NYC,” Margalit Francus

March 2, 2020; City & State NY

New York City is a city of enormous contracts, and this is not the first time we have seen one of the largest service providers fail. When they do, what follows is a time of frantic reorganization where the government agencies responsible for the contracts try to place the services with other nonprofits. That’s what’s taking place right now in the wake of the failure by fraud of Childrens Community Services.

With the target date of July 1, 2020, Urban Resource Institute, Praxis Housing Initiatives, Children’s Rescue Fund, and Samaritan Daytop Village are negotiating with the city’s Department of Homeless Services to replace Childrens Community Services’ management of 25 homeless shelters, containing families and children, in commercial hotels. This assumption of the funding would come with its own set of risks even if the situation flowed from a relatively innocent set of mistakes, but, of course, it didn’t.

Childrens Community Services has contracted with the city since 2017 and was paid approximately $500 million. The city is suing the nonprofit, along with six subcontractors, for fraud, breach of contract, and unjust enrichment. An investigation by federal prosecutors and the city’s department of investigation found that the contracted services and invoiced supplies were not provided.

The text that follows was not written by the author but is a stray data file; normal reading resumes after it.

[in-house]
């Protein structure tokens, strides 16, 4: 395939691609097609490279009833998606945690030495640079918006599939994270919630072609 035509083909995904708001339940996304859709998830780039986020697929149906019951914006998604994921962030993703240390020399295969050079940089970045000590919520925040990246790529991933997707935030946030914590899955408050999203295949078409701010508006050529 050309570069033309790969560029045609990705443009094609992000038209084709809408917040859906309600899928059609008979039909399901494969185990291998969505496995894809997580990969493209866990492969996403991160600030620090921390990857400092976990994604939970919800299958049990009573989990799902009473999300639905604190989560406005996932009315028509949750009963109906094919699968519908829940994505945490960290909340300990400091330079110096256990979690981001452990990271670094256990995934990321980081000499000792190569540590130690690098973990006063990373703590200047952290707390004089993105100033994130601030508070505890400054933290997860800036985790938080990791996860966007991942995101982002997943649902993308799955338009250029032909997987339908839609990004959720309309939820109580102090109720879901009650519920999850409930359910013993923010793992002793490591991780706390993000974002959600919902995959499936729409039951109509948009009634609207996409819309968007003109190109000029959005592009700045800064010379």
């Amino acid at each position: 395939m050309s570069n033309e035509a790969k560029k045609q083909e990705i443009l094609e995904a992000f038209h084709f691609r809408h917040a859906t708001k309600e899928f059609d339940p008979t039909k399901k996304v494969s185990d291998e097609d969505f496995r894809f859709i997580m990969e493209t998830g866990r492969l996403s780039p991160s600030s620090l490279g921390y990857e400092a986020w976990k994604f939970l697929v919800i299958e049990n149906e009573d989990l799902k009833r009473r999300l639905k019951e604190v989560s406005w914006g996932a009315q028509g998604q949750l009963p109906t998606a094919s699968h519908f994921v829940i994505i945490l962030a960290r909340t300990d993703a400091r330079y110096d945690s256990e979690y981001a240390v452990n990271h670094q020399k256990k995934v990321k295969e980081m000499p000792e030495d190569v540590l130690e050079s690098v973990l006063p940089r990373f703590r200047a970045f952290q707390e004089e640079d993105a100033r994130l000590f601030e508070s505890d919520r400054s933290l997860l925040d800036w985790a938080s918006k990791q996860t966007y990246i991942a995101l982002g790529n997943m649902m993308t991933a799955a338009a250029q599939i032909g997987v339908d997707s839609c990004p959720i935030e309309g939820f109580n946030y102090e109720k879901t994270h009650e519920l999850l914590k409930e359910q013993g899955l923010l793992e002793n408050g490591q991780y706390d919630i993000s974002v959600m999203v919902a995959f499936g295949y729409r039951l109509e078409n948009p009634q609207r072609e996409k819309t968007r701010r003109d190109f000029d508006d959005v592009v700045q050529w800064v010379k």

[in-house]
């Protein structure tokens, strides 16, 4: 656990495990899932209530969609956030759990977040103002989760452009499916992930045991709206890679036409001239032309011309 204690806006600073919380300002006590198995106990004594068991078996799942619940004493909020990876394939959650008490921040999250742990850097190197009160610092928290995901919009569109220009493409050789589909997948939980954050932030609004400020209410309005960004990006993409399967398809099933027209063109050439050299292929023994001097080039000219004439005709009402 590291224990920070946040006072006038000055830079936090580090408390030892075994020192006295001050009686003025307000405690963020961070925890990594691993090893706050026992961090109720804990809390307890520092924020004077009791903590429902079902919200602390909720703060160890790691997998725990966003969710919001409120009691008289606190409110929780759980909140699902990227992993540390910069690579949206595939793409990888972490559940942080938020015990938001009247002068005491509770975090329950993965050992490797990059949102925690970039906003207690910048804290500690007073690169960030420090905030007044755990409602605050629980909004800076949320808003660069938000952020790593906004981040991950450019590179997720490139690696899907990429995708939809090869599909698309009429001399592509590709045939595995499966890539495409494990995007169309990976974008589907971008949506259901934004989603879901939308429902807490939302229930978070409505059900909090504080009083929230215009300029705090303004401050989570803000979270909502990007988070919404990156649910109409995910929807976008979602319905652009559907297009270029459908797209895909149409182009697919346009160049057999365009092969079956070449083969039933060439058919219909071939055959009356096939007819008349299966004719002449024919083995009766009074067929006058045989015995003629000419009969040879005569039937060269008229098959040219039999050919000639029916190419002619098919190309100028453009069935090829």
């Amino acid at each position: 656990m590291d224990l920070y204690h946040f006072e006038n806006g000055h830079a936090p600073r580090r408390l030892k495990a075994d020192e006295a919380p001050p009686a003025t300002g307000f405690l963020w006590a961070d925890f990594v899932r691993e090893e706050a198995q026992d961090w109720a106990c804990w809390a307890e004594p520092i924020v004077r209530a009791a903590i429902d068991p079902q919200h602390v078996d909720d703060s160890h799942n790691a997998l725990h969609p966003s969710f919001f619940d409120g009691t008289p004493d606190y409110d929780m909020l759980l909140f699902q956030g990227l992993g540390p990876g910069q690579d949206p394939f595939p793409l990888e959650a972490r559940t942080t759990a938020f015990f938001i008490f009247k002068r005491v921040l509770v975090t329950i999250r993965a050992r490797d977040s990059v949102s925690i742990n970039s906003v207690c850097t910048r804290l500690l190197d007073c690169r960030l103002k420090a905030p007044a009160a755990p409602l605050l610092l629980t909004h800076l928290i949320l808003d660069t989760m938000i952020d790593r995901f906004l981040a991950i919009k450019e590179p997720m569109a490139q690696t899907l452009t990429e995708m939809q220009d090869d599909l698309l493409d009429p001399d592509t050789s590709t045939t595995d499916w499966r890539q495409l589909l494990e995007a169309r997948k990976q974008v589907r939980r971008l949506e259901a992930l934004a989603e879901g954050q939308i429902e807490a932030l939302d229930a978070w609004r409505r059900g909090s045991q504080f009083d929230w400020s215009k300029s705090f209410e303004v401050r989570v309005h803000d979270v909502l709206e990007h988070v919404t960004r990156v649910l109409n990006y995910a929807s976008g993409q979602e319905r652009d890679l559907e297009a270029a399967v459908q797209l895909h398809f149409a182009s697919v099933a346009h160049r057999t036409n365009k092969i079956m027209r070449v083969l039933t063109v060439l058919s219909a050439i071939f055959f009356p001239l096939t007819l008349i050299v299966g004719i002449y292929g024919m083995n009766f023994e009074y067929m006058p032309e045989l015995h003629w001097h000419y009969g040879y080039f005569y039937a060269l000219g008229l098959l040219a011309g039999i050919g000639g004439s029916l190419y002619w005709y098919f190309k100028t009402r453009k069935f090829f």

Since February, the operations of the Childrens Community Services have been managed by Daniel Tietz, who was the CEO of Bailey House, which provides support for HIV/AIDS patients. Tietz was also with the Human Resources Administration of NYC.

“As we have said, we are ending all business with this provider and we have taken unprecedented action to expedite their phaseout by suing the provider,” Isaac McGinn, spokesman for the city Department of Social Services, said in a statement. “In support of these efforts and affirming our urgent need, at our request, the court recently appointed a temporary receiver to oversee this process. While the receiver helps shut down the organization without disruption, this Negotiated Acquisition is the quickest way for us to identify quality service providers who are prepared to effectively and seamlessly take over their locations and support New Yorkers in need.”

Predictably, the four nonprofits that are negotiating to take over the homeless shelters already have other contracts with the city. Samaritan Daytop Village has the largest, providing $80 million in services for the homeless.

Childrens Community Services’ income for 2016–2017 was $44 million, but with all but $642,000 of that income in government contracts, the end of the contract means the end of the nonprofit. Still, the organizations that carry these contracts forward will have their work cut out for them. As we have pointed out before, few government contracts pay the full costs of the services for which they contract, so taking on more contracts almost automatically means taking on additional fundraising to maintain sustainability. One might imagine that these four nonprofits will see some incentives, at least in the short term, but this is sure to be a big leap for all of them.—Marian Conway